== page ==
White Lightning (Joseph Sargent, 1973)
Good ol’ boy convict Gator McKlusky (Burt Reynolds), serving time for running moonshine, agrees to a release from an Arkansas federal pen to infiltrate corrupt small town lawman JC Connors (the inimitable Ned Beatty, one of the – if not the — greatest character actor who emerged from 70’s Hollywood cinema) who he happens to believe has murdered his straight-arrow brother and girlfriend.
Along with the fact that White Lightning has the requisite 70’s-style exciting car chases (with the grand finale a particularly epic one) and simple yet effective action sequences, this was also the time when emerging mega-star Reynolds was still giving genuinely textured and interesting performances, not yet over-relying lazily on that cocky laugh that became his trademark, and his subtle, simmering performance (and presence, of course) is also an element that elevates the film (if with one major misstep however — at the end where he acts way too broadly and smug, at the crucial moment that really demanded a greater emotional payoff from him – ah, well… it was Burt… so you can’t expect to have it all).
Along with the aforementioned great Beatty, the film is peppered with all those wonderful character actors of the time, just brimming with colorful personality and peculiarities (crazy man Bo Hopkins, director Sam Peckinpah’s larger-than-live favorite RG Armstrong, Diane Ladd, Matt Clark, etc)… in other words, this is one supremely well-acted film, enough so that when Burt’s attention-seeking laugh occasionally shows up, it doesn’t hurt the film.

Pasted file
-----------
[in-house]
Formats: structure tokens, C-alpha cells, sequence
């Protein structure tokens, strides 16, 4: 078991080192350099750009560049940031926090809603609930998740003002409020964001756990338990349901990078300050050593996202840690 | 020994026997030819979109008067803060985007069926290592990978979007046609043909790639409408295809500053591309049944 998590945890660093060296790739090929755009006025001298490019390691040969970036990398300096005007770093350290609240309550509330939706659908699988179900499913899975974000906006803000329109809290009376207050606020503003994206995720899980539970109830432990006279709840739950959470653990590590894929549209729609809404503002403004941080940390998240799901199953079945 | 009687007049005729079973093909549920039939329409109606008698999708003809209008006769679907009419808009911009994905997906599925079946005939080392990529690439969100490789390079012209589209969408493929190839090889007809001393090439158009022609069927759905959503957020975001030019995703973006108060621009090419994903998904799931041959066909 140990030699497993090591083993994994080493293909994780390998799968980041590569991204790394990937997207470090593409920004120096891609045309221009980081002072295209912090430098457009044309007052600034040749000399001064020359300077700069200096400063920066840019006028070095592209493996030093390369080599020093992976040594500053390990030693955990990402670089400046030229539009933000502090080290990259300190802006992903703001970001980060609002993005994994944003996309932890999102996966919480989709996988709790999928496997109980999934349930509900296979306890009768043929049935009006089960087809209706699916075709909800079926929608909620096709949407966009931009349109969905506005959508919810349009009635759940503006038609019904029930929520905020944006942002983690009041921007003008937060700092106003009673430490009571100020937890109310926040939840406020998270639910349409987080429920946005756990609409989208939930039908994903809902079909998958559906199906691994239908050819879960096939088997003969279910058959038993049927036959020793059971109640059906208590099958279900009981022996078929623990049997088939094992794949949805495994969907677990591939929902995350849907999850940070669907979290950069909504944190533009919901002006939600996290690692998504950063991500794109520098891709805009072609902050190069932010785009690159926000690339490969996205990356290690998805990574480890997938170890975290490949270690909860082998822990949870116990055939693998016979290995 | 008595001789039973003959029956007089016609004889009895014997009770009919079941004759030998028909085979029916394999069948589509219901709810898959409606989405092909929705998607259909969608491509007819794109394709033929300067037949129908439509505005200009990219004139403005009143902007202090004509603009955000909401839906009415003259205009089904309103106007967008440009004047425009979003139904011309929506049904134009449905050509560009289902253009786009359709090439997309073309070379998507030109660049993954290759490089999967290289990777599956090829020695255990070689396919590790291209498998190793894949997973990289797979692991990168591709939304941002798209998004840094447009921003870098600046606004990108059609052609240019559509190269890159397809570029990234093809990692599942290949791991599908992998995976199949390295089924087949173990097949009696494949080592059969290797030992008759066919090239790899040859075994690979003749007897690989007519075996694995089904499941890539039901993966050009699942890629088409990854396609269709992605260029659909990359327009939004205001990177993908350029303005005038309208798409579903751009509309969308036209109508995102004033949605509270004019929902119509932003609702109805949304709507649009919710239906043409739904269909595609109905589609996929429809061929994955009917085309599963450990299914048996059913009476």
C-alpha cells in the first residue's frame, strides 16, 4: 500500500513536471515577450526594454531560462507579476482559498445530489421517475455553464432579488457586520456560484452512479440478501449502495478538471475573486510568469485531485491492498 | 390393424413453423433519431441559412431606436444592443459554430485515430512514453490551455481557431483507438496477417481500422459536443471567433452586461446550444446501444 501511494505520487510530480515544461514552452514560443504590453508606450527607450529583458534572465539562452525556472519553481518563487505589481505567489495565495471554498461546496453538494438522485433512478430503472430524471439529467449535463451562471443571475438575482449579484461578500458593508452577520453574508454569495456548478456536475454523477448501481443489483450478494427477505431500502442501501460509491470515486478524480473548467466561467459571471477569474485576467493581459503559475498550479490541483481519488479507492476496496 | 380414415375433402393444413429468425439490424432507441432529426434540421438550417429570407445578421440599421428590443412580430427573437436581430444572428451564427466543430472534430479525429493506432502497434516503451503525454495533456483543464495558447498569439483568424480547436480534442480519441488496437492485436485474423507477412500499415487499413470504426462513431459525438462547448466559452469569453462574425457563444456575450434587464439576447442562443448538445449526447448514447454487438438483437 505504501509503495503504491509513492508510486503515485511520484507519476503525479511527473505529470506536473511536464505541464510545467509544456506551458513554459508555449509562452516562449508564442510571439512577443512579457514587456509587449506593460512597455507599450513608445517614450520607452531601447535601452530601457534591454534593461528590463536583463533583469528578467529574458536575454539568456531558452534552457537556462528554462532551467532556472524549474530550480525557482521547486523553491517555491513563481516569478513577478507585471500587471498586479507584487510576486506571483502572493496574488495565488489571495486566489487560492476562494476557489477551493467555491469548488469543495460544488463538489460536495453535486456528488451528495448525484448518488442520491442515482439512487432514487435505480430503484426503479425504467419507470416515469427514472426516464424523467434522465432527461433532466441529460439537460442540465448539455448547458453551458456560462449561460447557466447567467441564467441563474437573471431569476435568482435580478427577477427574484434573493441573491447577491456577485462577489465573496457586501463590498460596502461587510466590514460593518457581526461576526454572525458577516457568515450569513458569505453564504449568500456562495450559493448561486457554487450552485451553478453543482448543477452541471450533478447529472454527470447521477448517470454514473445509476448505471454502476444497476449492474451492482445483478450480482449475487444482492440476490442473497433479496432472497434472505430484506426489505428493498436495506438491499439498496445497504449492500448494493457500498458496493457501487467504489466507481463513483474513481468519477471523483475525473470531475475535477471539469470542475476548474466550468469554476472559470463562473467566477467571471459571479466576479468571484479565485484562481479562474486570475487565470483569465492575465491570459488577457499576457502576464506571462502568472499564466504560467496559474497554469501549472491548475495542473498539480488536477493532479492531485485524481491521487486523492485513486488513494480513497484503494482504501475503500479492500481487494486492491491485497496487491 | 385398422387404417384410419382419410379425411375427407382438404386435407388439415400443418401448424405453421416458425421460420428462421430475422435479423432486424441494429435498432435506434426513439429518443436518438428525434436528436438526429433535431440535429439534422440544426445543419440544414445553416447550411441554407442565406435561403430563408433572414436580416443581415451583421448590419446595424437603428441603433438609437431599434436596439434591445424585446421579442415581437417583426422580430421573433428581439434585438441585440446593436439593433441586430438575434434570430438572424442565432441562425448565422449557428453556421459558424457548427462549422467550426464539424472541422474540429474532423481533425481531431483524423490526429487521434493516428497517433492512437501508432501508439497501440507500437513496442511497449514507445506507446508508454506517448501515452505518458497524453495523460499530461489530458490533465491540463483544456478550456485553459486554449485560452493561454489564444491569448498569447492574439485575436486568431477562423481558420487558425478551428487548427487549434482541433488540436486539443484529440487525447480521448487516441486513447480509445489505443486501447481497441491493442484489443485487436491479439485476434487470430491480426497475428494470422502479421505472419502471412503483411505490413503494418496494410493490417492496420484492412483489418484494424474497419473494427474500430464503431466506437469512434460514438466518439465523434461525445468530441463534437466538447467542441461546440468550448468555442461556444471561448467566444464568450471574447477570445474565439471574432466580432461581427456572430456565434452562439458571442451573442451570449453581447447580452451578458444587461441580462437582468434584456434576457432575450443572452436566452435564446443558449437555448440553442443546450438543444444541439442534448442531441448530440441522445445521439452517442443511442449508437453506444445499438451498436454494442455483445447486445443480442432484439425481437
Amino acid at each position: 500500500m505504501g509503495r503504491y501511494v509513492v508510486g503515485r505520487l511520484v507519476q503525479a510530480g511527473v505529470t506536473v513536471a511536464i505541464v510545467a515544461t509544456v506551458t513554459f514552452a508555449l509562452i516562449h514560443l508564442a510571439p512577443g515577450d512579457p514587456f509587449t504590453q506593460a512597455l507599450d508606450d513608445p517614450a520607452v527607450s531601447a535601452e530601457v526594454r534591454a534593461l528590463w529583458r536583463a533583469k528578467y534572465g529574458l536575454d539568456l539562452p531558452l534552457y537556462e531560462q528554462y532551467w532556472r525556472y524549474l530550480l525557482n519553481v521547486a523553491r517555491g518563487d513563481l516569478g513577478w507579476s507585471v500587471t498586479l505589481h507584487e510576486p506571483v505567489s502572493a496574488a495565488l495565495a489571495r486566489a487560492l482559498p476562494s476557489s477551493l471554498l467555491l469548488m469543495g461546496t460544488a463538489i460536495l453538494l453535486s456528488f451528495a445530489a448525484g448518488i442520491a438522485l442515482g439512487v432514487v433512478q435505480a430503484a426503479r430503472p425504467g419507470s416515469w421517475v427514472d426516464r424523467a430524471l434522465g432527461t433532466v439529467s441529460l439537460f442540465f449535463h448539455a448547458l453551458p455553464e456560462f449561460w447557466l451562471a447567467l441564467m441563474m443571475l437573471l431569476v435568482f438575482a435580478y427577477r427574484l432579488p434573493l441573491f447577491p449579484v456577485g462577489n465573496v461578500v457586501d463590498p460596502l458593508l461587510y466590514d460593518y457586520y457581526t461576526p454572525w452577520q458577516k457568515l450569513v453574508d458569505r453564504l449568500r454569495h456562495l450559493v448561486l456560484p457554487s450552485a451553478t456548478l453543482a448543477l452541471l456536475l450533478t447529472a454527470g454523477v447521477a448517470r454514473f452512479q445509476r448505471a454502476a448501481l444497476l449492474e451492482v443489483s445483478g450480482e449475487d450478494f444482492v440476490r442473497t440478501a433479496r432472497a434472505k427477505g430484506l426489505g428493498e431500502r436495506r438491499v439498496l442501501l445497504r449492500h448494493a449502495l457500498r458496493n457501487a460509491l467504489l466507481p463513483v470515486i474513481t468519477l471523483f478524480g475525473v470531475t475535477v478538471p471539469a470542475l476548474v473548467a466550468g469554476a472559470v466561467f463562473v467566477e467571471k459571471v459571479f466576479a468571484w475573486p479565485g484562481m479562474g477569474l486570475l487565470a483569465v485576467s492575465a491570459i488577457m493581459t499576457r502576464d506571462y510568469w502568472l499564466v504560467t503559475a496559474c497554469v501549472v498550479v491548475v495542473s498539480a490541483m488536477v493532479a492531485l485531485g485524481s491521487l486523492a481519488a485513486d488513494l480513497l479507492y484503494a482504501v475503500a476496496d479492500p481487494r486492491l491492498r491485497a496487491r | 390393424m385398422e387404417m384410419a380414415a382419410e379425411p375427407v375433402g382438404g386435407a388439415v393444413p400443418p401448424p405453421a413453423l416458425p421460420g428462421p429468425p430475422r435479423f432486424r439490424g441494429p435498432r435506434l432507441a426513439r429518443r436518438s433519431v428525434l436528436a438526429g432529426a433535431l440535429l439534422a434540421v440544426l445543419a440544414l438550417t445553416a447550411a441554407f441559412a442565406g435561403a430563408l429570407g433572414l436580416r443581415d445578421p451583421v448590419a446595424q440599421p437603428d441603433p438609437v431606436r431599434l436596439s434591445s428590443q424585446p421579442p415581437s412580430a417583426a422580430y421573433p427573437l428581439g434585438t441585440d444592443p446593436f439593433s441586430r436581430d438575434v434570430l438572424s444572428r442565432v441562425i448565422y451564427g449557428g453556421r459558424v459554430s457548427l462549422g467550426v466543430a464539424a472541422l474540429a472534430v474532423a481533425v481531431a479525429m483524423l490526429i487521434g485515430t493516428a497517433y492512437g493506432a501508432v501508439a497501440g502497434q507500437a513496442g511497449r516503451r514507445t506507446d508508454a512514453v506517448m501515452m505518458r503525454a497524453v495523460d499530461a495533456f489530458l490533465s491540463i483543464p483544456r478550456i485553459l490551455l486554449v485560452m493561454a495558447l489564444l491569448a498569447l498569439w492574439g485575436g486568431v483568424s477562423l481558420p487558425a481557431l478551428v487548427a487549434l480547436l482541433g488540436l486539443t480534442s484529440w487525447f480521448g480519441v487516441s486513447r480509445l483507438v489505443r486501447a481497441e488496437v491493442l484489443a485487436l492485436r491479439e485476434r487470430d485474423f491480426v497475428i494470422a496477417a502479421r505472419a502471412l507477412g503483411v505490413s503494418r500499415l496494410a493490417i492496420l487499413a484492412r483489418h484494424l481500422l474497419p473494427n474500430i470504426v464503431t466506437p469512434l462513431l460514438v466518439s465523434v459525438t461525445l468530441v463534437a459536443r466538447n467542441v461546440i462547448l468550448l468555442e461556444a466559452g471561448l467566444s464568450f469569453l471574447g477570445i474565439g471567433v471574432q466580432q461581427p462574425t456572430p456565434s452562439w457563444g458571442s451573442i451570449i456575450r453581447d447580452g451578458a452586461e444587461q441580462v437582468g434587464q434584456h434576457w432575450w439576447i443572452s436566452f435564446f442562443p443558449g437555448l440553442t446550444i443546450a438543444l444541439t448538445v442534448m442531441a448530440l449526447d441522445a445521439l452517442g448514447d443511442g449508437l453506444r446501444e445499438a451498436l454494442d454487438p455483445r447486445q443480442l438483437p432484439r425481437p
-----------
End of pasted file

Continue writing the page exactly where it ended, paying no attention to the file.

The murder of McKlusky’s kid brother is a powerful tone setter to introduce the film, made even more so because of its quiet and somber presentation (as the opening credits play over it), and the film loses little steam from there. Director Sargent, one of those journeyman filmmakers who managed to carve out quite a fascinating career over a number of genres, creates what seemed to be almost a norm for films of that decade (including even the cheapest of indie drive-in horror films that were shot down South) – that is, a real sense of a southern town (helped substantially along by the obvious contribution of local settings and local players in key roles) controlled by corrupt officials and held down by poverty. These are gritty views of life that would slowly get kicked out of the Hollywood perspective as the decade came to an end (and the corporate forces took back control from those pesky auteurs).
It’s a 70’s film, in which the characters really feel like adults with experience inhabiting the world (unlike, say, self-absorbed buff 20-somethings pretending to have a clue). I would say I miss the days of films like this, but then again, all I gotta do is put on a film like White Lightning and I’m right back there where I belong (I mean, not in the South, exactly, but in a cinematic land of adults).
With the huge success of White Lightning though, I’m really interested now to get my hands on its sequel Gator to see if Reynolds (who, along with returning as McKlusky, also grabbed the directorial reigns) still kept his humility – and that giggling laugh — in check.